9:49 a.m.: And with that, Emmert is done at the podium.
Once again, to review, here is what the NCAA handed down to Penn State.
Current head coach Bill O'Brien is reportedly set to meet with his team at 10 a.m., presumably to discuss these heavy sanctions. It will be the first step in the long road for the Nittany Lions moving forward.
9:44 a.m.: Emmert dances around a question about Joe Paterno, saying that they're going to wait until after the investigation to deal with individuals.
9:42 a.m.: Emmert: "This [$60 million fine] cannot come at the expense of non-revenue sports or student-athlete scholarships."
9:40 a.m.: There were no real talks of self-imposed sanctions. This was all the NCAA, says Emmert.
9:36 a.m.: Emmert on the death penalty: "When you think about a suspension of play, it's not just about the opponents you're going to play."
Emmert talked about the issue of "collateral damage to the innocent," reiterating that the death penalty would have punished too many people.
9:33 a.m.: Emmert continues to preach the importance of ambiguous values and qualities like "intgerity," which at the very least, is kind of ironic considering he's the president of the NCAA and everything.
9:31 a.m.: As SB Nation points out, Joe Paterno's career win total is now 298, after the NCAA vacated wins from 1998-2011.
9:30 a.m.: Emmert: "The fundamental message — the gut check message — is do we have the right balance in our culture?"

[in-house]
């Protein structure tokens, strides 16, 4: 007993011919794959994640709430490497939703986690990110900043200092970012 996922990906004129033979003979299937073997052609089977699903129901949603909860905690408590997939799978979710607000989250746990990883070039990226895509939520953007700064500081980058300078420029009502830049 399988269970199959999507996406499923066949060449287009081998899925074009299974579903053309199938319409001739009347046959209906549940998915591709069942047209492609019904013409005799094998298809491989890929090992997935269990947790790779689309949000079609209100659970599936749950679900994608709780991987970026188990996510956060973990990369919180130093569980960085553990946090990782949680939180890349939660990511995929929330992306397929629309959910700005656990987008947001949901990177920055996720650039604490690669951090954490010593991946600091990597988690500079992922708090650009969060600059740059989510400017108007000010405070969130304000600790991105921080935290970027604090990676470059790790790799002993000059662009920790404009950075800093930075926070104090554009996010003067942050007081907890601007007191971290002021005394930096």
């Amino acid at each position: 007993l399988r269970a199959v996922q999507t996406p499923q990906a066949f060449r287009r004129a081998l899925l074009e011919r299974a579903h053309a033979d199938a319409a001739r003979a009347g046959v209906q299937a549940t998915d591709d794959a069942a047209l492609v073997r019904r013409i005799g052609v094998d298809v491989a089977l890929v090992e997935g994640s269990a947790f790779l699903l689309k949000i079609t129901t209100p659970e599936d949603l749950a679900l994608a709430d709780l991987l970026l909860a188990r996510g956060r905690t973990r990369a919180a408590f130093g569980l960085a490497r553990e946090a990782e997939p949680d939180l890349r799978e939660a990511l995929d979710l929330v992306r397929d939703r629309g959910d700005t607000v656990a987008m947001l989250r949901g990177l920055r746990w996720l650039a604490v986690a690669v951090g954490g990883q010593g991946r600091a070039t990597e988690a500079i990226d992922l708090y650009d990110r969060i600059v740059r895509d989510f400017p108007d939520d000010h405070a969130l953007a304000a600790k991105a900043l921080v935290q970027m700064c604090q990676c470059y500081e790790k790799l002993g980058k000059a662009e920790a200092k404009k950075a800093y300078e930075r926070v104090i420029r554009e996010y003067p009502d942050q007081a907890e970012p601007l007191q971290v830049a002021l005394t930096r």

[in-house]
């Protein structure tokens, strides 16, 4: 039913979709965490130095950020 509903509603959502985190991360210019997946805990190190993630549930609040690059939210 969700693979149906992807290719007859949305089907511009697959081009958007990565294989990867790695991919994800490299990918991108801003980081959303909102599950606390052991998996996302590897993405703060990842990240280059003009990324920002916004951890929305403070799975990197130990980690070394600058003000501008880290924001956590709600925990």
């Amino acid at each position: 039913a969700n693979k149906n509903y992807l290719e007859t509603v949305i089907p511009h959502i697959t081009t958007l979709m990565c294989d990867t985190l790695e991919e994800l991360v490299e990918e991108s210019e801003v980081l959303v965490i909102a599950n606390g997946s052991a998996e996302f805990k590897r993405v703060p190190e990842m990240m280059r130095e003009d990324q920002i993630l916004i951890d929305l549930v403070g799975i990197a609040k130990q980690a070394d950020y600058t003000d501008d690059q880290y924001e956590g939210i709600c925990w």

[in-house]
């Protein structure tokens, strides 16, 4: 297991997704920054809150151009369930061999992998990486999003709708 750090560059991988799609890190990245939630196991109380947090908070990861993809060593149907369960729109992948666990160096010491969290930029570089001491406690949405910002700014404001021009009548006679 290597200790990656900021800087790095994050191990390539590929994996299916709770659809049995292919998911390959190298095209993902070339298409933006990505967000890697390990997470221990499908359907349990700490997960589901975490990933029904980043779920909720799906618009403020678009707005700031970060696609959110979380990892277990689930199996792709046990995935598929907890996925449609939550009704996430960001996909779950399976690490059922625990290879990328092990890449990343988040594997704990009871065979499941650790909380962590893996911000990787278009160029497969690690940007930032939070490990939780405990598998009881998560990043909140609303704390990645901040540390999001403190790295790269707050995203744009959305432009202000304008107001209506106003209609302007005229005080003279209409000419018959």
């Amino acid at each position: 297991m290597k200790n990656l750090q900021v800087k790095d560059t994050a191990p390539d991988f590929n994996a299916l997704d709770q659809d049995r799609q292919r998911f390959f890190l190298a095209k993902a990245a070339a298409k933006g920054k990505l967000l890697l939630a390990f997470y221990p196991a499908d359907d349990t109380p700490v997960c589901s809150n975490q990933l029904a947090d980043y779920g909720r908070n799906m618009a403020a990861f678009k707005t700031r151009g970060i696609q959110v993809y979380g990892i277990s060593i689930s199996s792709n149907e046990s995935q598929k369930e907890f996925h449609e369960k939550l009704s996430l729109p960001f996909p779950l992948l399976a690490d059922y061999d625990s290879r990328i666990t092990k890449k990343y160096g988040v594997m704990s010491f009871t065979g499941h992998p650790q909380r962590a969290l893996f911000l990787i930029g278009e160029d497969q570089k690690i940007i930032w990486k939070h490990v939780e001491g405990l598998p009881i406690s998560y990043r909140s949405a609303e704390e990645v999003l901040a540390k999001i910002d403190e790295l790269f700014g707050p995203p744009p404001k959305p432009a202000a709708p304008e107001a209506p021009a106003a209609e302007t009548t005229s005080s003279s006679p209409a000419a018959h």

9:29 a.m.: Emmert: "There's nothing in this situation that anyone should feel good about."
9:27 a.m.: Emmert says that this was a "horifically egregious" situation on the part of Penn State.
He also says that the process in this case was different than typical cases the NCAA rules on.
He admits that the Freeh Report gave enough information for the board to rule and hand down these sanctions.
9:23 a.m.: Emmert says that the NCAA could "reopen" the case if Penn State doesn't live up to its end of the bargain so to speak.
9:20 a.m.: Penn State has also signed a consent agreement and they have already been notified of the sanctions.
9:19 a.m.: A couple of notes on the $60 million fine.
First, the money will go to establish an endowment fund that will benefit child abuse charities across the country.
The $60 million fine also represents one year of gross revenue for the football program.
9:16 a.m.: Emmert discussed the notion of the death penalty, and while he admitted that the sanctions "needed to reflect the goal of cultural change," he expressed that it wouldn't be fair to many people who would be negatively affected by such action.
9:15 a.m.: More sanctions from the NCAA:
$60 million fine
Four-year scholarship reduction from 25 to 15
Players will be able to transfer and play in first year at new school
Penn State wins from 1998-2011 will be vacated
Five years probation
9:10 a.m.: Wow, the NCAA comes down hard on Penn State, beginning with a $60 million fine.
9:08 a.m.: NCAA president Mark Emmert says that there has been "tragic damage done to the victims and their families. … There is no action that we can take that can remove that pain and anguish."
9:00 a.m.: Penn State is about to learn its fate, and there's no one who thinks it will end good for the Nittany Lions.
The NCAA has worked quickly and very swiftly, and on Monday morning, they'll announce the punishment that will be handed out to Penn State in wake of Jerry Sandusky's unspeakable acts and the cover up that followed.
The university is expected to be slammed with any sort of combination of lost scholarships, TV bans and a hefty fine.
The college is, however, unexpected to face the death penalty.